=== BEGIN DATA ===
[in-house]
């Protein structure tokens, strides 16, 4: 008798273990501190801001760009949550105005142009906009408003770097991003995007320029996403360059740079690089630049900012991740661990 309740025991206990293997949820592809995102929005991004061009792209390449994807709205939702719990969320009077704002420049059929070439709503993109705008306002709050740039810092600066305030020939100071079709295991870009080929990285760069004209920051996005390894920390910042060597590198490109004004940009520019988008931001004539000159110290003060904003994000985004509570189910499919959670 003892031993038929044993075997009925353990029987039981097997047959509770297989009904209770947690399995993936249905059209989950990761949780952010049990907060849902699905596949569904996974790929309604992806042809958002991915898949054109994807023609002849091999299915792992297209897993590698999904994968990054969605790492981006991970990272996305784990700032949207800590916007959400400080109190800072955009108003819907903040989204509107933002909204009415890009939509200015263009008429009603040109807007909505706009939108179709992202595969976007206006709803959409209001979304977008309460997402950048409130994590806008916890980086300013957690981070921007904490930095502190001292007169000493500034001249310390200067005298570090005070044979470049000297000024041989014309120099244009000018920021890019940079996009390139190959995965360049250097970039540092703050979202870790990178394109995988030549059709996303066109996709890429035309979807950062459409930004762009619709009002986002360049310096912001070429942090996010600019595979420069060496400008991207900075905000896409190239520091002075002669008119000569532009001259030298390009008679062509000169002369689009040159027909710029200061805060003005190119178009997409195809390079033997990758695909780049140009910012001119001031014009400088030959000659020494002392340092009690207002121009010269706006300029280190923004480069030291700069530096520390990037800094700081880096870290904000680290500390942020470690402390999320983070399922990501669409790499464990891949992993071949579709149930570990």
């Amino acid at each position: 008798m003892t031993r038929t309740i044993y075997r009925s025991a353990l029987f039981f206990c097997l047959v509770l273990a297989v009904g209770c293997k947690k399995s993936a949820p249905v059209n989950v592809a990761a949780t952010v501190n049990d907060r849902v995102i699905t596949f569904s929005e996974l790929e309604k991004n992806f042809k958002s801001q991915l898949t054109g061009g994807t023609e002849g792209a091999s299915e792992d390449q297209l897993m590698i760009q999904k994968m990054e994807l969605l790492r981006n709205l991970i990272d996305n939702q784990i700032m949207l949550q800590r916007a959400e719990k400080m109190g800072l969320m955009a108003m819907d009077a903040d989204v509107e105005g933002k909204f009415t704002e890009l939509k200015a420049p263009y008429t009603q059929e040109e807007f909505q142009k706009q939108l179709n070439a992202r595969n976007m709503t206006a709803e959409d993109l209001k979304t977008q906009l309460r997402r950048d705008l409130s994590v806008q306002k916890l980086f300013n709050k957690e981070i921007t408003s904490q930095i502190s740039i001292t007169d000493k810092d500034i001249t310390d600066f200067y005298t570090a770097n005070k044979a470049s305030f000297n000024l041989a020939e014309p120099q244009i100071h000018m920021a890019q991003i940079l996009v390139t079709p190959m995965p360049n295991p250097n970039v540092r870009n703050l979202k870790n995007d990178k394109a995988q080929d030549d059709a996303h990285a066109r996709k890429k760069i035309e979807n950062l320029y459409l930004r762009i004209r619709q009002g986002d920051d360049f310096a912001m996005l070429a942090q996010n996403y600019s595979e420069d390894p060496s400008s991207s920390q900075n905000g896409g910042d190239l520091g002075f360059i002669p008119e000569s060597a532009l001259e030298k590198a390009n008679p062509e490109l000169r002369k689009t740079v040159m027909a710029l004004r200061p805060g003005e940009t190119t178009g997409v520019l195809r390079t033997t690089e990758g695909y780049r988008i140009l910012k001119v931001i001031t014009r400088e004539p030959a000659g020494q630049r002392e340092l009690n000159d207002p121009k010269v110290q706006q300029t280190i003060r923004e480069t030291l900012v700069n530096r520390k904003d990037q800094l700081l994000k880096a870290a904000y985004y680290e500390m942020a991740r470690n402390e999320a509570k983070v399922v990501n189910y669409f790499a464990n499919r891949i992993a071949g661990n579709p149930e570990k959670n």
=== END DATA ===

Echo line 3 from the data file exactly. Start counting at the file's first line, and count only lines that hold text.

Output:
């Amino acid at each position: 008798m003892t031993r038929t309740i044993y075997r009925s025991a353990l029987f039981f206990c097997l047959v509770l273990a297989v009904g209770c293997k947690k399995s993936a949820p249905v059209n989950v592809a990761a949780t952010v501190n049990d907060r849902v995102i699905t596949f569904s929005e996974l790929e309604k991004n992806f042809k958002s801001q991915l898949t054109g061009g994807t023609e002849g792209a091999s299915e792992d390449q297209l897993m590698i760009q999904k994968m990054e994807l969605l790492r981006n709205l991970i990272d996305n939702q784990i700032m949207l949550q800590r916007a959400e719990k400080m109190g800072l969320m955009a108003m819907d009077a903040d989204v509107e105005g933002k909204f009415t704002e890009l939509k200015a420049p263009y008429t009603q059929e040109e807007f909505q142009k706009q939108l179709n070439a992202r595969n976007m709503t206006a709803e959409d993109l209001k979304t977008q906009l309460r997402r950048d705008l409130s994590v806008q306002k916890l980086f300013n709050k957690e981070i921007t408003s904490q930095i502190s740039i001292t007169d000493k810092d500034i001249t310390d600066f200067y005298t570090a770097n005070k044979a470049s305030f000297n000024l041989a020939e014309p120099q244009i100071h000018m920021a890019q991003i940079l996009v390139t079709p190959m995965p360049n295991p250097n970039v540092r870009n703050l979202k870790n995007d990178k394109a995988q080929d030549d059709a996303h990285a066109r996709k890429k760069i035309e979807n950062l320029y459409l930004r762009i004209r619709q009002g986002d920051d360049f310096a912001m996005l070429a942090q996010n996403y600019s595979e420069d390894p060496s400008s991207s920390q900075n905000g896409g910042d190239l520091g002075f360059i002669p008119e000569s060597a532009l001259e030298k590198a390009n008679p062509e490109l000169r002369k689009t740079v040159m027909a710029l004004r200061p805060g003005e940009t190119t178009g997409v520019l195809r390079t033997t690089e990758g695909y780049r988008i140009l910012k001119v931001i001031t014009r400088e004539p030959a000659g020494q630049r002392e340092l009690n000159d207002p121009k010269v110290q706006q300029t280190i003060r923004e480069t030291l900012v700069n530096r520390k904003d990037q800094l700081l994000k880096a870290a904000y985004y680290e500390m942020a991740r470690n402390e999320a509570k983070v399922v990501n189910y669409f790499a464990n499919r891949i992993a071949g661990n579709p149930e570990k959670n």